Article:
The harpy eagle 

We were on a bird hunt. After an adventurous couple of days travelling further into Guyana, our journey continued with a boat ride up the Burro Burro River from Surama into the Iwokrama Reserve for a chance to spot one of the rarest birds in the world: the harpy eagle.

Travelling by boat was a fantastic alternative to driving or flying. I would recommend it to any adventurous traveller who wants to feel completely immersed in the jungle, with tropical birds flying overhead, Caiman creeping on the water’s edge and having to dodge rogue branches Mario-Kart style whilst the boat cruises along.

Back on ‘terra ferma’, we hiked through the rainforest before stopping next to a huge tree when Garey whispered: “Can you hear it?” Sure enough, through the tune of the rainforest, we could hear the distinct cry of the harpy eagle. Garey urged us forward and started pointing at a branch above our heads. I directed my binoculars upwards and two black beady eyes starred back at me through the lens. Our reward of the day and a moment I will remember for ever: a baby harpy eagle, still holding onto its fluffy white newborn coat.

Counted amongst one of the rarest bird sightings in the world, the harpy eagle is one of Guyana’s fiercest predators that feasts on sloths, monkeys and even ocelots (a type of small feline). The eagle attracts hundreds of eager twitchers every year who travel to Guyana with the hope of spotting this elusive bird. And there we were, standing just below its nest.

After admiring the stunning winged creature, it was time for us to climb into our little vessel and head back to Surama for our last meal at the lodge before continuing our journey south to our next destination: Caiman House and Yupukari.

Yupukari, Caiman House and the Caiman Project

We had heard a lot of stories about Caiman House and were excited to get there to explore it for ourselves. Located in the indigenous village of Yupukari sandwiched between the Kanuku and Pakaraima mountain ranges in the midst of the Essequibo and Amazon basins, Caiman House is a haven for conservationists. The guest house was built in 2007 to accommodate scientists, and eventually travellers, visiting the area to work on projects aimed at understanding and preserving local wildlife such as caiman, turtles and otters.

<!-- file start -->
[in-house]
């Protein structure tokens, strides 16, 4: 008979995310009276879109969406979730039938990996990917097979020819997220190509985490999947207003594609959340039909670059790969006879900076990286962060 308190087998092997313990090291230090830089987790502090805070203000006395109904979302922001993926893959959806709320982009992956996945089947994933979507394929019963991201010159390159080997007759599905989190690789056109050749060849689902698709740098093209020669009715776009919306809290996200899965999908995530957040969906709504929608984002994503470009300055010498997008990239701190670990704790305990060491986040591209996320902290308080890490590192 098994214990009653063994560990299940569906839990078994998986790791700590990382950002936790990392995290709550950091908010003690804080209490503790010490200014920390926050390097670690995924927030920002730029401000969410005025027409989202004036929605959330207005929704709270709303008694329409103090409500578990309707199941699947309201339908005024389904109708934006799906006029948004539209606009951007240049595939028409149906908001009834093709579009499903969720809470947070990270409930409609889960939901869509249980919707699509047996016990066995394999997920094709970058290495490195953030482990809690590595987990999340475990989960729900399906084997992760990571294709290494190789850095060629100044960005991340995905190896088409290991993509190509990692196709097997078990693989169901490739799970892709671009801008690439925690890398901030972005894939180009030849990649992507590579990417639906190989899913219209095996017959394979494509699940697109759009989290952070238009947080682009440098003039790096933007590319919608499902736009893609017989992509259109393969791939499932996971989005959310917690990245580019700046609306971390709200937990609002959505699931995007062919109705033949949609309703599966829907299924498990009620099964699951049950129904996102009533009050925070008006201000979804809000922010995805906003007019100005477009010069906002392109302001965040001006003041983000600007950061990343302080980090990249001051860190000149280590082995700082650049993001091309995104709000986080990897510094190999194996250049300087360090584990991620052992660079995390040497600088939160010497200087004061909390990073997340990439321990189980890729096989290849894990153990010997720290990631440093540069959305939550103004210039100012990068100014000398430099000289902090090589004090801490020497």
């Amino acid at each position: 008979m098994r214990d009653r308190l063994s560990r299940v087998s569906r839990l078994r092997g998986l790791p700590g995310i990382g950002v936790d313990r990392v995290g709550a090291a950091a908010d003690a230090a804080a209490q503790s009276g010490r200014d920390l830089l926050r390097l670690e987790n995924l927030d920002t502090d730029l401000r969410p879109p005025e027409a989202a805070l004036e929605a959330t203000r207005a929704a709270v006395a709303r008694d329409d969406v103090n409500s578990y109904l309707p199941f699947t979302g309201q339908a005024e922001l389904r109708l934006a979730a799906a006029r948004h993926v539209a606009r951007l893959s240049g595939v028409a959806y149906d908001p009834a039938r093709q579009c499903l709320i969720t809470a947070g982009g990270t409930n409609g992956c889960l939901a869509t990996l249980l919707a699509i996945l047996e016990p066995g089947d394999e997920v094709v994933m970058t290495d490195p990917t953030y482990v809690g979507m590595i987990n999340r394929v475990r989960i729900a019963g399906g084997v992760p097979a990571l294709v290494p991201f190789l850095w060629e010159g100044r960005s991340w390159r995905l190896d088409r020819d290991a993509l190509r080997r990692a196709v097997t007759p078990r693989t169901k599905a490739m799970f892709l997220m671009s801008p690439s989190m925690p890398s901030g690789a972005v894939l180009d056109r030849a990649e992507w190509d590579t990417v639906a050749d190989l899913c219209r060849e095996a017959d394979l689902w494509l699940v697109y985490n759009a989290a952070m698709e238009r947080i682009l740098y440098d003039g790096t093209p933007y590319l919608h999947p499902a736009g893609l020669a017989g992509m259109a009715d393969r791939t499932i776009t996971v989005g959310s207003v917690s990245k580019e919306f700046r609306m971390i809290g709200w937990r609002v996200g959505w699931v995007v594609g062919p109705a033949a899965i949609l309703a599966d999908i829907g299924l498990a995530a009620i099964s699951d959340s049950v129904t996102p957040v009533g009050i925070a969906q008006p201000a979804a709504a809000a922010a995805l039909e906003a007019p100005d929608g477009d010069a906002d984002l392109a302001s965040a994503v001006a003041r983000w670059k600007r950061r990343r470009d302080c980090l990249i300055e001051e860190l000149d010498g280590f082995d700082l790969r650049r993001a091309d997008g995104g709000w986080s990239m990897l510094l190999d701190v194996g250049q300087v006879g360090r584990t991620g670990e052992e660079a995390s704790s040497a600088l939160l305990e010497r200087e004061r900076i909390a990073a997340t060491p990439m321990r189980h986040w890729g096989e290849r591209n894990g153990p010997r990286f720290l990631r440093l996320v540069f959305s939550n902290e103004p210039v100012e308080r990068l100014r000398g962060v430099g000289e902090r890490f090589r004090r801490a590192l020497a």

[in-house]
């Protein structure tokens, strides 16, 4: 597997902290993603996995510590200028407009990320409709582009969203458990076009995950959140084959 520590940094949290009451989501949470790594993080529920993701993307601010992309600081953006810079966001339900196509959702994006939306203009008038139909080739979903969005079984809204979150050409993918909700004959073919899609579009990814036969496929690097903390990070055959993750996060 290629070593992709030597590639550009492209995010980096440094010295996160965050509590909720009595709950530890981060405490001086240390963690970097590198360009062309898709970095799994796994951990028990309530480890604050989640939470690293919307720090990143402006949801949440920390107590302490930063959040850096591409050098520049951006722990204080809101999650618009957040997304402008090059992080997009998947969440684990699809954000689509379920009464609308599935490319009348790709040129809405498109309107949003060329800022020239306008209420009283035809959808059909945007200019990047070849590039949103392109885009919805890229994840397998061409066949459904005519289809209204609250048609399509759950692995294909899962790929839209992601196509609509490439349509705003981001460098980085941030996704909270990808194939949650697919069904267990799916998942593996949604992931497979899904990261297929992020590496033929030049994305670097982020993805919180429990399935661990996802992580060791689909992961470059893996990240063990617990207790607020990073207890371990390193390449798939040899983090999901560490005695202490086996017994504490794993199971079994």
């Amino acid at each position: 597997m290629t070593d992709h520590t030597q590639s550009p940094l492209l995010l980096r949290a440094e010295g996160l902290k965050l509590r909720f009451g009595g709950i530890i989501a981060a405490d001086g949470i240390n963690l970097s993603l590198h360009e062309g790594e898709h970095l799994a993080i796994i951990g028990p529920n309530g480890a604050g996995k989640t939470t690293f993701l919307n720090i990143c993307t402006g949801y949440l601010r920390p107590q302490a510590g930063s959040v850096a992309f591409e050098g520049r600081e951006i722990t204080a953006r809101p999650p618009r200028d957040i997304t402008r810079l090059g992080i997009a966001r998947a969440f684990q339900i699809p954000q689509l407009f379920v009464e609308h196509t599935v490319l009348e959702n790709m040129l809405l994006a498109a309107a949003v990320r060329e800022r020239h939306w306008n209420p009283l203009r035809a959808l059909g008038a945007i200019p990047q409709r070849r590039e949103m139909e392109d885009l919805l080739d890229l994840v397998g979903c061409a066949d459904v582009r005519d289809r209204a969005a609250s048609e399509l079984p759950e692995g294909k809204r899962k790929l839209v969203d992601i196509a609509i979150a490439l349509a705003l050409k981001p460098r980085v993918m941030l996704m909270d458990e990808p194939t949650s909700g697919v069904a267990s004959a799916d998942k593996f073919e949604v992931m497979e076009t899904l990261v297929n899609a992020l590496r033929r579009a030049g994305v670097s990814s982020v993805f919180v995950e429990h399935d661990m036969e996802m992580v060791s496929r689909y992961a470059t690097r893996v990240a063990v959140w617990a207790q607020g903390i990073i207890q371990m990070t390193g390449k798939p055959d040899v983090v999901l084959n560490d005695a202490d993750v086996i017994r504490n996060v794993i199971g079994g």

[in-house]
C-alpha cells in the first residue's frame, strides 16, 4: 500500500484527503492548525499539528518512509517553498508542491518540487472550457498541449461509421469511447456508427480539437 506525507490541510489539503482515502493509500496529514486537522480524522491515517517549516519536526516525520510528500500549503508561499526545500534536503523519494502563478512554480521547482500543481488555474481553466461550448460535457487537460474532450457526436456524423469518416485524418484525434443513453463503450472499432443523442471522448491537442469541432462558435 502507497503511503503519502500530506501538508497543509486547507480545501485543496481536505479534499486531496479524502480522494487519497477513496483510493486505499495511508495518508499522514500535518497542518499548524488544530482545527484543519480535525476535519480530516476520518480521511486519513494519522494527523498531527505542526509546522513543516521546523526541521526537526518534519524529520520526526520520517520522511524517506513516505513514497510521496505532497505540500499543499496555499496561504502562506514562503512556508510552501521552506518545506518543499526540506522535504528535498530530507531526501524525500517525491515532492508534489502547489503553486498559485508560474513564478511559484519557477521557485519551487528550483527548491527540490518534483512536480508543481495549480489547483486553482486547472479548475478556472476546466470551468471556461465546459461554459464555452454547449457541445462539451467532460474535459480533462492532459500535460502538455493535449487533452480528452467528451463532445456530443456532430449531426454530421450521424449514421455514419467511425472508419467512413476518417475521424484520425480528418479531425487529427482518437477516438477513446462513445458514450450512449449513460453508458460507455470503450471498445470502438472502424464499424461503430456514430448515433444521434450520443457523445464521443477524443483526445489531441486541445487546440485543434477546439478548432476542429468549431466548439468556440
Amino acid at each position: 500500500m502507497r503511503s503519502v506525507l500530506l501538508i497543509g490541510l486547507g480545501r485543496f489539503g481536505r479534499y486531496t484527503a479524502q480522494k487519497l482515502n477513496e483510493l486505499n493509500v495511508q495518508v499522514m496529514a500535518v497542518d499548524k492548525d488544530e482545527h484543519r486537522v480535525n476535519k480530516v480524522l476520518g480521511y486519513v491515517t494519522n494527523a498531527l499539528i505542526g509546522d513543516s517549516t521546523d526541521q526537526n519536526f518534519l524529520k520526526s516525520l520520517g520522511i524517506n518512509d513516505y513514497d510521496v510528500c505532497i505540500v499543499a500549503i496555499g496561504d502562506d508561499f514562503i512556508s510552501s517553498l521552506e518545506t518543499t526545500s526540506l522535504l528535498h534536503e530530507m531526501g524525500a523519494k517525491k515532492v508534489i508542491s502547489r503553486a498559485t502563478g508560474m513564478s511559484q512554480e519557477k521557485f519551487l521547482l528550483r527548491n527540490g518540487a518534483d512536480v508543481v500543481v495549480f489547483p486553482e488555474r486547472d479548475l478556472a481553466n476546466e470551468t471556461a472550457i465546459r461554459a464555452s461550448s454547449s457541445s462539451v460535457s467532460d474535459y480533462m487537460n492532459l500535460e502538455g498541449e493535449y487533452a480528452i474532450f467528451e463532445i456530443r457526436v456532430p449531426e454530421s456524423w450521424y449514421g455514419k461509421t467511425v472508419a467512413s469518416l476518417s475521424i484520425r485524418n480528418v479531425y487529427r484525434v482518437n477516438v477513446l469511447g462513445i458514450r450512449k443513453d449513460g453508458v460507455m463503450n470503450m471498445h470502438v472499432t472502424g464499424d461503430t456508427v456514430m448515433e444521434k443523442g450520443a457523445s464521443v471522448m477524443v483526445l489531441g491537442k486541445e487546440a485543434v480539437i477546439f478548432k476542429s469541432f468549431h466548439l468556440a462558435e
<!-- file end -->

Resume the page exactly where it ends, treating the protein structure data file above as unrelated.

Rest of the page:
Getting there involved a short drive from Surama through the village of Annai before hopping onto a boat that would sail down the Rupununi River all the way to Caiman House. 

The journey usually takes around three hours and as we floated down the river, Garey pointed out the different tropical birds flying above our heads whilst having a giggle at our improvised "sun-hats" to keep out the warm afternoon sun.  During the journey, we spotted Savannah hawks, Amazon kingfishers, ospreys, green ibis, Cocoi herons as well as electric eels, turles and many fearsome-looking black caiman. Before long, the sun started to gently set over the water.

Our trip did take a slight unexpected turn when the captain had to pull off the river and announce that due to the low levels of the water, the boat was not travelling as fast as it should and our journey would be extended by a couple of hours. An unforeseen circumstance that those travelling in Guyana have to be prepared for. Soon after, and fortified by a yummy biscuit and a strong rum punch, and only mildly terrified by Garey pointing out the giant caiman footprints by our feet, we were ready to go again. 

Luckily, the project leaders from Caiman House came to meet us to give us a demonstration of the work they are doing with caiman in the area. This involves capturing and tagging the animals to conduct detailed studies of the species, developing campaigns to resolve caiman / human conflicts and to further understand the history and biology of the creatures.

After a brief explanation of the project, which entailed the team capturing a caiman and pulling it onto a sand bank to take measurements and tag the animal, we continued on our way to Yupukari, shining our torches into the dark to spot the refelective caiman eyes staring back at us. By the time we arrived, we had counted over 50 pairs of eyes!

We received a warm welcome upon arrival at the village and dined on fresh fish from the river with one of Yupukari’s youngest former chiefs. As we ate our dinner, he explained that a maximum of 500 visitors per year were allowed to stay in the village - a restriction imposed by the village council as a means of controlling tourism in the area to avoid disturbing the community. Having travelled to other parts of the world where these kind of restrictions have not been put into place, I understood the importance of these rules for the village and was glad to hear about the carefully planned tourism managment.

He also explained that money made from the guest house goes towards funding local projects including a library for children, the caiman project and an otter conservation project.

The guest house is situated in the heart of the village and offers a window into the lives of the villagers living in this remote village in the south of Guyana. The guest house is basic but offers clean and comfortable beds, private showers and a couple of communal areas to relax in. 

We drifted off to sleep that night with our heads filled with stories of the mighty black caiman.


For more information on Guyana as a tourism destination, please visit

For editorial or travel industry enquiries, please contact the LOTUS team ( / 0207 953 7470)

Part one of our Guyana adventure (Kaieteur Falls) is published here.

Part two of our Guyana adventure (Atta Rainforest) is published here.  

Part three of our Guyana adventure (Surama) is published here

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